"I think black leather is very tough and exciting. I'd much prefer something macho rather than coming on in pink satin. There isn't any attempt other than trying to perfect a stage act. It's a very positive trip. There's nothing negative about our show. Just go to a concert and see the kids dance in the aisles, singing along with us.
"We are, in essence, with the audience for we feel we represent the looseness that everybody can identify with. When people look at us they say, 'That's what's inside me,' they understand that's not what they look like, but rather what they feel like.
"I think we are an extension of everything that happened before us. We're children of the last generation of rock. All my idols, the Stones, Who, Move, and the Kinks had a profound influence on my outlook on the world. When I first saw Peter of the Who, I knew that excitement could be attained and we've tried to live up to that sort of archetypal image."
Drummer Peter Criss looks at it from a different angle: "I was always into Phil Spector, the Ronettes, early Stones, as well as early Motown with Marvin Gaye, the Four Tops and all the other numerous talents. Therefore, all our influences owe to a melting pot and what you get out is not blatantly derivative of any one area. At times, we have tinges of a lot of quality music which has gone down before us. In this age, it's extremely difficult to be original, if not impossible. What you can hope for is to have the right influences predominate throughout your work."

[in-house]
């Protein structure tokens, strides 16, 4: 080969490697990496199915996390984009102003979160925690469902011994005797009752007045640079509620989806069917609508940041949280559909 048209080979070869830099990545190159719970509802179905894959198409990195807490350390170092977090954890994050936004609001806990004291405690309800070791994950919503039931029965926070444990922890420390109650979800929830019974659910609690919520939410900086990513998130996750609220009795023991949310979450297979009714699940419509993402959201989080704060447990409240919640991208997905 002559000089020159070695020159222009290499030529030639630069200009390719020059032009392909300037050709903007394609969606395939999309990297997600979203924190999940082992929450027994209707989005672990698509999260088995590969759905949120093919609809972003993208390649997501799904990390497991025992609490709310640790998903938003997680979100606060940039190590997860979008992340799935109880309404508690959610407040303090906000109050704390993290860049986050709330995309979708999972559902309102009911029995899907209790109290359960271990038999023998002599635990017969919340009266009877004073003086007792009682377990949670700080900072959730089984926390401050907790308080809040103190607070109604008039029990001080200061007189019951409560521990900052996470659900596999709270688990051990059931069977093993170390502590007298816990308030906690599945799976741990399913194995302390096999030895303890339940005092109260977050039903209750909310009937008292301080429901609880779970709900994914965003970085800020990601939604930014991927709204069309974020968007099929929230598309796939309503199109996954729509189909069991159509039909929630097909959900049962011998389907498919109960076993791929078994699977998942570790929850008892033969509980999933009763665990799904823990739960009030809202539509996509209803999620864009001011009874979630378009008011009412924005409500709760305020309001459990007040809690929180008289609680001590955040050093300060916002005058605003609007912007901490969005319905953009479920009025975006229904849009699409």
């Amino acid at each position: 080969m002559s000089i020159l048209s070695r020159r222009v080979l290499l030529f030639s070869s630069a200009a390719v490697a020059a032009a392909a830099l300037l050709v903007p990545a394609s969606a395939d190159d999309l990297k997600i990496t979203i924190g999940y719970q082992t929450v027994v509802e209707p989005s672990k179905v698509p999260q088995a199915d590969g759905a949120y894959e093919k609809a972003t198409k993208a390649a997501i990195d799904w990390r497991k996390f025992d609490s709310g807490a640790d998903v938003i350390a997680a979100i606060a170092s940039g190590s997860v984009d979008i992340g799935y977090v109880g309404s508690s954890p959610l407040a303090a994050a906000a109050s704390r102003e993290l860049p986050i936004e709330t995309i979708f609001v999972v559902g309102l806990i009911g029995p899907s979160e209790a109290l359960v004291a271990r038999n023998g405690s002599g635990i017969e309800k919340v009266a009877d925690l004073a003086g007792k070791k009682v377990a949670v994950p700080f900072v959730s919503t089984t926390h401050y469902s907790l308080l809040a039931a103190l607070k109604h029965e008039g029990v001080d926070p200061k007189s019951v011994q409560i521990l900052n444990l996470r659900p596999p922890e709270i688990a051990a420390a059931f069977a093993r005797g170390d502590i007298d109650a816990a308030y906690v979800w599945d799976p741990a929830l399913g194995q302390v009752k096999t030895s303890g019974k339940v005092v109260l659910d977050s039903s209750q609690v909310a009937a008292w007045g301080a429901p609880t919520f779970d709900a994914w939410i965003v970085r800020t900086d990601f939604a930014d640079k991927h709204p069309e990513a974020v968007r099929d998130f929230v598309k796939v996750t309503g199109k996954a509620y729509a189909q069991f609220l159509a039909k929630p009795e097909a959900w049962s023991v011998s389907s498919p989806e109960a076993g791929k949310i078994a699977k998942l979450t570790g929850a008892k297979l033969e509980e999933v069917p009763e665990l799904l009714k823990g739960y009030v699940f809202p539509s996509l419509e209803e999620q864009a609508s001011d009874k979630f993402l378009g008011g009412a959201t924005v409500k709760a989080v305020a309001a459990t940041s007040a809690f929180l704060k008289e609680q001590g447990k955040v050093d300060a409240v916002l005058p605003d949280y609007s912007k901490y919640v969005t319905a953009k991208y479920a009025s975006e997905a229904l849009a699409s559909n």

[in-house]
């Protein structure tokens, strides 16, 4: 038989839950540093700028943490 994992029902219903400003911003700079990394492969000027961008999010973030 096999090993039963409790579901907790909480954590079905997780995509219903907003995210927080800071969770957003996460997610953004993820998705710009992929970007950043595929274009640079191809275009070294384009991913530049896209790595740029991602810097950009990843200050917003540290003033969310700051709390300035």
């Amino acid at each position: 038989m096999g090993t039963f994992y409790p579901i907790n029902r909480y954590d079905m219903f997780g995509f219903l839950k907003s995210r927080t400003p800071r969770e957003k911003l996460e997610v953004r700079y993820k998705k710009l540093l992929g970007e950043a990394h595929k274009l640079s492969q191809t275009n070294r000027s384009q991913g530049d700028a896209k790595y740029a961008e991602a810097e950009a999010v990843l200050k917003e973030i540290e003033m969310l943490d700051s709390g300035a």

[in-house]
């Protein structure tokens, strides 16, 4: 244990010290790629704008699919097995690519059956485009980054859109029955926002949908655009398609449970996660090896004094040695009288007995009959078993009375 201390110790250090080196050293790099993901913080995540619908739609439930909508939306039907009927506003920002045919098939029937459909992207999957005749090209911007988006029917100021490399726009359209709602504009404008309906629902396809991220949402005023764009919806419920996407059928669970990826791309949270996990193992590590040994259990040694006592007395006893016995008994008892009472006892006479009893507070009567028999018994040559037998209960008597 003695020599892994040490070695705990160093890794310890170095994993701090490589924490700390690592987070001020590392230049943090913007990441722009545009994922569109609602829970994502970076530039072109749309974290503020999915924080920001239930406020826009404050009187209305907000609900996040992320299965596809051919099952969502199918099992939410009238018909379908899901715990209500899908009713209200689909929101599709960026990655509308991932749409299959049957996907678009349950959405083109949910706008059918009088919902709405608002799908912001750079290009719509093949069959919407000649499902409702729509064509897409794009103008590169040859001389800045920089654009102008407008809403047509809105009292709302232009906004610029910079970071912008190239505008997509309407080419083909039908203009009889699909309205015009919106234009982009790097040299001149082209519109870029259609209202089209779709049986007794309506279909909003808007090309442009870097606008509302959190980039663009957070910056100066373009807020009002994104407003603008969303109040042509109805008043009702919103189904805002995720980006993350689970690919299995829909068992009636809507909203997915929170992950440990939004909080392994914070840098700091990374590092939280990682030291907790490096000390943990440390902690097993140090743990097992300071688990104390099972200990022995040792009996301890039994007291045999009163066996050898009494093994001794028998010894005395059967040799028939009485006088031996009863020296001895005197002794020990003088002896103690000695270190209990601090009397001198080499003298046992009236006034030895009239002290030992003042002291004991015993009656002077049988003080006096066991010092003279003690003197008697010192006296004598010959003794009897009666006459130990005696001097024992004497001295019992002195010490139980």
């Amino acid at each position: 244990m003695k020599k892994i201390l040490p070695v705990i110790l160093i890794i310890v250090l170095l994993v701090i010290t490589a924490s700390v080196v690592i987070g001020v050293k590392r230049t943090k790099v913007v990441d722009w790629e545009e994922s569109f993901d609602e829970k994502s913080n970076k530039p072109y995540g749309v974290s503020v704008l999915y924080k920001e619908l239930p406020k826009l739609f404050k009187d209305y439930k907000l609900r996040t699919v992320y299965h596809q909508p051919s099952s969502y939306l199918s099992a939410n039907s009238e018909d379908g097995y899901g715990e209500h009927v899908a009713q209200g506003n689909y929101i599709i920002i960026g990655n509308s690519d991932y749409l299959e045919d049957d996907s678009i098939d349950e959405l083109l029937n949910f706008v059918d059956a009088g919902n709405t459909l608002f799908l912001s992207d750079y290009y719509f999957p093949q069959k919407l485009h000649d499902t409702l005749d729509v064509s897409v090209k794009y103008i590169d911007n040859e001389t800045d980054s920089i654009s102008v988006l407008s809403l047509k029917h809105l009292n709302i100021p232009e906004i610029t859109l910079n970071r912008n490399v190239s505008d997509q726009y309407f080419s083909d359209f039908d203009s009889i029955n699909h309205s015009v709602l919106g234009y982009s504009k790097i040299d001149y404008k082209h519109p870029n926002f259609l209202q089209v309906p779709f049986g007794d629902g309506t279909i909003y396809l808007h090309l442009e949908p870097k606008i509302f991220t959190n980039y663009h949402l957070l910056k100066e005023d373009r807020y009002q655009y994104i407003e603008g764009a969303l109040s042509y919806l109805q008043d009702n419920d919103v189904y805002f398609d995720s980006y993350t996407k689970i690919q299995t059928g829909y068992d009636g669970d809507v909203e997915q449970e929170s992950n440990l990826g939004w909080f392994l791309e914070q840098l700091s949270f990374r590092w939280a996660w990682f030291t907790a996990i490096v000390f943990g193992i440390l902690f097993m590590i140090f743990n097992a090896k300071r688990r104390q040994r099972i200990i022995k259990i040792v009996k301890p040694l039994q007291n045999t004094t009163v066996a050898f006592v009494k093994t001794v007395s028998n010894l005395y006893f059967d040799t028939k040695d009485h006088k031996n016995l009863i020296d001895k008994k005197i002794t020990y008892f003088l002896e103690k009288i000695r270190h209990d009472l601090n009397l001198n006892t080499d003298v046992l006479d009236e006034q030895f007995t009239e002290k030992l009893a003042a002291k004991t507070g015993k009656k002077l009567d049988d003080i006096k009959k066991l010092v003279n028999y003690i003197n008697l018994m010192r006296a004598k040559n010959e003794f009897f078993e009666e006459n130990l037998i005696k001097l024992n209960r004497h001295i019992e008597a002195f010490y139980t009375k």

With their brash and assailing brand of rollicking rock, Kiss has admirably been able to succeed with almost any group they've been billed with.
Bogart, who signed the group has been the one man credited with signing such diverse acts as Question Mark & The Mysterians, Terry Knight & The Pack, 1910 Fruitgum Company, Curtis Mayfield, Melanie and the Isley Brothers, as well as being influential in bringing the English Charisma label to the US for distribution when he was president of Buddah.
His opinion of the band is flattering to say the least: "I've never been into hard rock until recently. But I can honestly say that Kiss is the first band that I've devoted myself 100 per cent to. In fact, they're everything I've been looking for in a rock band. Their visual show that features a drum set that levitates six feet in the air, a lead singer who blows fire out of his mouth, and their wonderful use of makeup is just a shatteringly satisfying experience. Even more important, is the fact that they're probably one of the best rock 'n' roll bands I've ever heard in my life."